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Trump Owns These Quagmires: Despite Being Skeptical about Foreign Entanglements, He’s Getting America Bogged down Overseas

A. Trevor Thrall and Erik Goepner

As North Korea’s nuclear weapons continue to dominate the
headlines, President Trump has quietly sunk the United States ever
more deeply into a series of foreign policy quagmires. In Syria,
Yemen, Afghanistan, Iraq and Somalia, the United States is trying
to influence the course of civil conflicts that have nothing to do
with the United States and little to no impact on America’s
national security.

None of these situations will end soon, nor will any of them end
well for the United States. That this is happening with a new
commander-in-chief who as a candidate urged America to get smart
about foreign engagements is ironic but hardly surprising.

The “quagmire strategy,” as we’ll call it, has
four main elements.

First, the White House embroils the United States in a civil
conflict with no end in sight and often without any “good
guys” to support.

Second, leaders define success in political terms that America
has neither the power nor the willpower to achieve.

Third, the U.S. uses military force and military aid which
destabilizes the nation, amplifies the conflict, and fuels higher
levels of terrorism.

Finally, political leaders complain that America cannot leave
because the conflict has not ended and other intractable problems,
like terrorism, have grown.

The occupations of Iraq
and Afghanistan have failed to prevent the rise of the Islamic
State or the resurgence of the Taliban, and both nations suffer
from more terrorism and political conflict than ever.

The administration’s announcement that it will keep troops
in Syria in order to influence future political settlements
represents the most recent evidence of Trump’s pursuit of the
quagmire strategy. This strategy makes little sense given the fact
that Bashar Assad, supported by Russia and Iran, has only grown
stronger. It makes even less sense now that the Islamic State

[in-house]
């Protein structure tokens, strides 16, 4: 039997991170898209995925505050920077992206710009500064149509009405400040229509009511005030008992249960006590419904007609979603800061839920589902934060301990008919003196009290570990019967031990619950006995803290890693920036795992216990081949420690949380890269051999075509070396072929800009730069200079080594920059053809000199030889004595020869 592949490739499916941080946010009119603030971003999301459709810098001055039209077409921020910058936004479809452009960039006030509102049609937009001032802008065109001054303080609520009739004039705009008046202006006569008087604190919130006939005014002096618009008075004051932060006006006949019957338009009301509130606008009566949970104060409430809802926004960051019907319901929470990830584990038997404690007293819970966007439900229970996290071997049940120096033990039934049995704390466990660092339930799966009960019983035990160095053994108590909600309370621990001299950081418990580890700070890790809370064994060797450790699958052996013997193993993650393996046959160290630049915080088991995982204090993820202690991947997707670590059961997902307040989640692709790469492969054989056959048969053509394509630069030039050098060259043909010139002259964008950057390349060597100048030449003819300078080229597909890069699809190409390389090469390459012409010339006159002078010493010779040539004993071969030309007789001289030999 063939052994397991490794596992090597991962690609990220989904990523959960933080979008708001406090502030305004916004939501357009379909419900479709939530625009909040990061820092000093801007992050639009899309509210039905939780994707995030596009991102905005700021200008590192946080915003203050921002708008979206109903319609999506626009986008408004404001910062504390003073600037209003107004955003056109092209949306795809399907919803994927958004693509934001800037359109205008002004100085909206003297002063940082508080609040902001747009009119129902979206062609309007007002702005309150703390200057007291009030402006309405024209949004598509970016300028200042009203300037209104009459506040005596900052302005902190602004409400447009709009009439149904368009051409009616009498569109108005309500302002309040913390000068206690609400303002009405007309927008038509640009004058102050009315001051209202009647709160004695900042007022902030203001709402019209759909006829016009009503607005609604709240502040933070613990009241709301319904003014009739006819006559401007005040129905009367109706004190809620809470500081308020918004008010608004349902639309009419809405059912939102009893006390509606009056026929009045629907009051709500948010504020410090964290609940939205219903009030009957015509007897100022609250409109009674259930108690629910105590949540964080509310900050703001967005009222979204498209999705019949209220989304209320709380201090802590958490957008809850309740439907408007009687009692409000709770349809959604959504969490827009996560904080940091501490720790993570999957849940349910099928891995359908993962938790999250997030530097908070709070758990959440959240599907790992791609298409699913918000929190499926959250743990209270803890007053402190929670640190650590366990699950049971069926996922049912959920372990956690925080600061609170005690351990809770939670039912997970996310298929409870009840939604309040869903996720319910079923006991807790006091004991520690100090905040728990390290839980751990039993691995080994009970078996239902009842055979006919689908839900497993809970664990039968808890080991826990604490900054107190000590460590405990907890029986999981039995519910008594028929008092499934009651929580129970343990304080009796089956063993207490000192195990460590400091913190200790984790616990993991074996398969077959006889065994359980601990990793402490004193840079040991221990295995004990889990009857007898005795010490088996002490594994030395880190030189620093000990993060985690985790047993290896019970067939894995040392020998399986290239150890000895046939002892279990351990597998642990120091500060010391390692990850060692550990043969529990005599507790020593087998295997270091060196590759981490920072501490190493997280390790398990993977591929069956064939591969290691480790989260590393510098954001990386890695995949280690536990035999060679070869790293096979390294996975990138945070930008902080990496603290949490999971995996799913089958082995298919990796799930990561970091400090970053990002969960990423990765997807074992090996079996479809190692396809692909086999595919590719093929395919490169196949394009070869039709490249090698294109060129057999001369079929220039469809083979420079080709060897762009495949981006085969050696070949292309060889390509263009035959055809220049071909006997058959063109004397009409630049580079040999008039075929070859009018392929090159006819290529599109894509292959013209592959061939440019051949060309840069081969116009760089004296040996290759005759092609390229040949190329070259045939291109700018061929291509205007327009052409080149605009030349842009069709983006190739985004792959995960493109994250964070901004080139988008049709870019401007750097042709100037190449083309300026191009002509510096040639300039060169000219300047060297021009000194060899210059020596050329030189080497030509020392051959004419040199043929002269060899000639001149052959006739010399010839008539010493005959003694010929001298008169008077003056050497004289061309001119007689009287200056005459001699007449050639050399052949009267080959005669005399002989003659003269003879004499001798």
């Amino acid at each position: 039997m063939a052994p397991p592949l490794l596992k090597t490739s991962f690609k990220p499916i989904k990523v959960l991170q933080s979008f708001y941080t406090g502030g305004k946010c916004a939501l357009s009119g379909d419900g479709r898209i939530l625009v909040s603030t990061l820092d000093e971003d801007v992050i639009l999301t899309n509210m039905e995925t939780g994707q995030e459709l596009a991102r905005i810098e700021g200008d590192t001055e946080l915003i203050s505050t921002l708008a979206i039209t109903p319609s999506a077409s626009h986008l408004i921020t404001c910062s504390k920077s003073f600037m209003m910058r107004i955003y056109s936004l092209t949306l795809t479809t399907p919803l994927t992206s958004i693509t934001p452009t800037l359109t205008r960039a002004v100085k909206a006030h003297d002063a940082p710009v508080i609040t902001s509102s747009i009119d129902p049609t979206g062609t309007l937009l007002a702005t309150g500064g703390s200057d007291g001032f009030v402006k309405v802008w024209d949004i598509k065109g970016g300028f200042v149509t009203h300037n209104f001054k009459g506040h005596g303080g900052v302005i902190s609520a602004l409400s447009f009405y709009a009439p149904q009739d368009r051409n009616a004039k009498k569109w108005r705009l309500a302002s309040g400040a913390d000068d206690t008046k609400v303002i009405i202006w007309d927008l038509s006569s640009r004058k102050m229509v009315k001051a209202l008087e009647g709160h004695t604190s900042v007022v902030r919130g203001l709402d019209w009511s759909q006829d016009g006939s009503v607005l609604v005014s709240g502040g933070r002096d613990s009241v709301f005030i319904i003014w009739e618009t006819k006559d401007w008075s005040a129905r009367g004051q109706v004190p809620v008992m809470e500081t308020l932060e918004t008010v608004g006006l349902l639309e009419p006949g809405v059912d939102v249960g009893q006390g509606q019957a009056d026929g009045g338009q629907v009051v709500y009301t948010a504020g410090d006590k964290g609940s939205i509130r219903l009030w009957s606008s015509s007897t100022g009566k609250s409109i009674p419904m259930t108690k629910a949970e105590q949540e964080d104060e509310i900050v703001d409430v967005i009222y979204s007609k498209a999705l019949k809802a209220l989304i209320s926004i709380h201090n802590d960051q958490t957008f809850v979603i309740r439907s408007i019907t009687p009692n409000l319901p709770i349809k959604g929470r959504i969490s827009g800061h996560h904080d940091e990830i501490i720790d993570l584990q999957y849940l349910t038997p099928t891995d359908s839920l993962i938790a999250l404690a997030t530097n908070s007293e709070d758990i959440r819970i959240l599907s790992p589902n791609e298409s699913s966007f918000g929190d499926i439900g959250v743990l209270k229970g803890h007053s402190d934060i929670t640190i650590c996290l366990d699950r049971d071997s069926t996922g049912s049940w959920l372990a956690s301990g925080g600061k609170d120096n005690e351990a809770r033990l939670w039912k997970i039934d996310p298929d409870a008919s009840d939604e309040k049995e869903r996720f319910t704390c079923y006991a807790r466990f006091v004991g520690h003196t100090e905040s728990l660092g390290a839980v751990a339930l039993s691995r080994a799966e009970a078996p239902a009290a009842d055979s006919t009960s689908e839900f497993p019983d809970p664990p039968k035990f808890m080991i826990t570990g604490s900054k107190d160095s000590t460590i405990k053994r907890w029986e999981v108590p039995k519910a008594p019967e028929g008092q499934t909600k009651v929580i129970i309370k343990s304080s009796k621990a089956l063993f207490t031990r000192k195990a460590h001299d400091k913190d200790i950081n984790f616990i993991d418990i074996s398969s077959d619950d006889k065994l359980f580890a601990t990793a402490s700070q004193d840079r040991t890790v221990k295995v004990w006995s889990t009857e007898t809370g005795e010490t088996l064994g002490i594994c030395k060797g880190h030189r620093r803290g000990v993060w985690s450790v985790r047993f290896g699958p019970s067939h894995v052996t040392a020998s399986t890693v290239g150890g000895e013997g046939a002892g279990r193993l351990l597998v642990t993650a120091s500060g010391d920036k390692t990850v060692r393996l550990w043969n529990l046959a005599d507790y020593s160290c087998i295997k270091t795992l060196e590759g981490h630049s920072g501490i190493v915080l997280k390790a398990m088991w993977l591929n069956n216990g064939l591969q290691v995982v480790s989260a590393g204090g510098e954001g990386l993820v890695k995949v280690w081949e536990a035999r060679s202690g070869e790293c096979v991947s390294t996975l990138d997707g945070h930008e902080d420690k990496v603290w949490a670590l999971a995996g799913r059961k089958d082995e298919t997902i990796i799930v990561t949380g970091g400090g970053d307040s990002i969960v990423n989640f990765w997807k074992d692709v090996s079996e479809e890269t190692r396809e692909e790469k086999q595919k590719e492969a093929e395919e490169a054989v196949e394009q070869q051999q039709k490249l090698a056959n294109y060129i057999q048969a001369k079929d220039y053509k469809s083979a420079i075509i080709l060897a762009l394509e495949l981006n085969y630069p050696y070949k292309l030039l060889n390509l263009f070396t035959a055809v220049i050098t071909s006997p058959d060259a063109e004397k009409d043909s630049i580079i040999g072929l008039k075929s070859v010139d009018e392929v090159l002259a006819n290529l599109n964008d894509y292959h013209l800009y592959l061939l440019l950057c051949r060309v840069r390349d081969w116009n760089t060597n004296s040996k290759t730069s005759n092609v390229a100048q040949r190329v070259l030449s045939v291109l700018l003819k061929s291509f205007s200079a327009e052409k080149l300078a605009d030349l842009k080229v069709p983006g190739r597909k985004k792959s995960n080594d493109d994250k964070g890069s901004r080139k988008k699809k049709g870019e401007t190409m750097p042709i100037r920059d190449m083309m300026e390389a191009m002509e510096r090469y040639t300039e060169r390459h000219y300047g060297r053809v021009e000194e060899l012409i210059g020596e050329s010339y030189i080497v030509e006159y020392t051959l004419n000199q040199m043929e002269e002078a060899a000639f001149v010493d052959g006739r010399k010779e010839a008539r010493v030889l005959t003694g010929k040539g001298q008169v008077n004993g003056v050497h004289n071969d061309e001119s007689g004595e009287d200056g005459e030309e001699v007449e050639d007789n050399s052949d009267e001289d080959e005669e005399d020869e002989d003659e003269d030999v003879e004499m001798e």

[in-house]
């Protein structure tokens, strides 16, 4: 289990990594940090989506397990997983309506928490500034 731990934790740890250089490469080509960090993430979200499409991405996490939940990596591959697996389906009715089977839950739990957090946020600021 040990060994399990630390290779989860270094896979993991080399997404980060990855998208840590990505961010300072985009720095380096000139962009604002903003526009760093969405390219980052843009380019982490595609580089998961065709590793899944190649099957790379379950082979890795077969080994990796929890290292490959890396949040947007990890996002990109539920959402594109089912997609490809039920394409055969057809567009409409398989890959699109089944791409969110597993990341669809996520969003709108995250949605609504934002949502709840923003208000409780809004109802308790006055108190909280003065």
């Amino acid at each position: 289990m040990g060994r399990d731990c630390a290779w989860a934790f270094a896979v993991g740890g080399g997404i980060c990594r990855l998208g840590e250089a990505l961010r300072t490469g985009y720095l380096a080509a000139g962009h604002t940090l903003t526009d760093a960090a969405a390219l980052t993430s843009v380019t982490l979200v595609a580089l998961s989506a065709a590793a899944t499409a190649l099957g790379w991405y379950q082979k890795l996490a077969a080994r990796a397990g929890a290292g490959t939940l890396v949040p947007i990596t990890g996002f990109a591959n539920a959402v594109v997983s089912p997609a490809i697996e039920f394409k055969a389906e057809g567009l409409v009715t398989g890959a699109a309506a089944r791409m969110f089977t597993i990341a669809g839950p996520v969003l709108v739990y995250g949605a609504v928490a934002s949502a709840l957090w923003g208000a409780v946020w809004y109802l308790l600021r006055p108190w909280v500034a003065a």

— the initial reason for being there at all — has been
sent fleeing.

Afghanistan provides another example. Despite his initial
qualms, Trump decided to surge 5,000 more troops into Afghanistan,
bringing the total to 14,000 alongside 25,000 or so civilian
contractors.

Ostensibly designed to increase pressure on the Taliban, there
is little hope for success in light of Obama’s failed (and
much larger) surge in 2009. Instead, Trump’s surge will
result in U.S. casualties and billions of dollars added to the
debt, while doing nothing to move Afghanistan closer to a political
resolution.

The quagmire strategy has spread across the Middle East, where
Trump has increased the number of troops and civilians by 33%. The
United States supports Saudi Arabia and their murderous
intervention in Yemen’s civil war, bombs the militant group
al-Shabab in Somalia, while in Iraq there is still no end in sight
to the U.S. commitment that began in 2003.

Nor are those nations likely to be the last quagmires the United
States jumps into: Libya remains at war with itself ever since the
NATO intervention in 2012, with three rival factions seeking
control, one of which is allied with Islamist fighters.

The quagmire strategy leaves much to be desired. Most obviously,
it does not work. Research shows that foreign-imposed regime change
rarely produces positive results, while studies of civil war show
that external intervention often simply prolongs conflicts.

America’s experiences over the past 16 years confirm the
research. The occupations of Iraq and Afghanistan have failed to
prevent the rise of the Islamic State or the resurgence of the
Taliban, and both nations suffer from more terrorism and political
conflict than ever.

But perhaps the most troubling aspect of the quagmire strategy
is how Trump has managed to entangle the United States ever more
deeply without any real public debate. Not only has the Pentagon
shied away from revealing the complete numbers of troops serving
abroad, Congress has also abdicated its role as a counterbalance to
the White House.

Trump’s strategy rests on the same 2001 Authorization to
Use Military Force that President Bush used after 9/11.

Legally, the existing AUMF does not provide anything close to
the authority assumed by President Trump and President Obama before
him. Politically, the fact that the United States is waging war
around the world without full transparency or Congressional debate
and authorization is a stain on our democracy.

In a tragic irony, it seems that the President does not
understand the path he has charted. In a recent tweet, he spoke of
“bringing peace to the mess I inherited in the Middle East. I
will get it all done, but what a mistake, in lives and dollars (6
trillion), to be there in the first place!”

If Trump indeed believes it was a mistake to engage in all of
that military intervention and nation building as part of the war
on terror, someone might want to tell him how much further down
that road he is taking the country.

A. Trevor
Thrall
is a senior fellow at the Cato Institute’s Defense and
Foreign Policy Department and associate professor at George Mason
University’s Schar School of Policy and Government. Erik Goepner, a
retired colonel from the U.S. Air Force, is now a visiting research
fellow at the Cato Institute.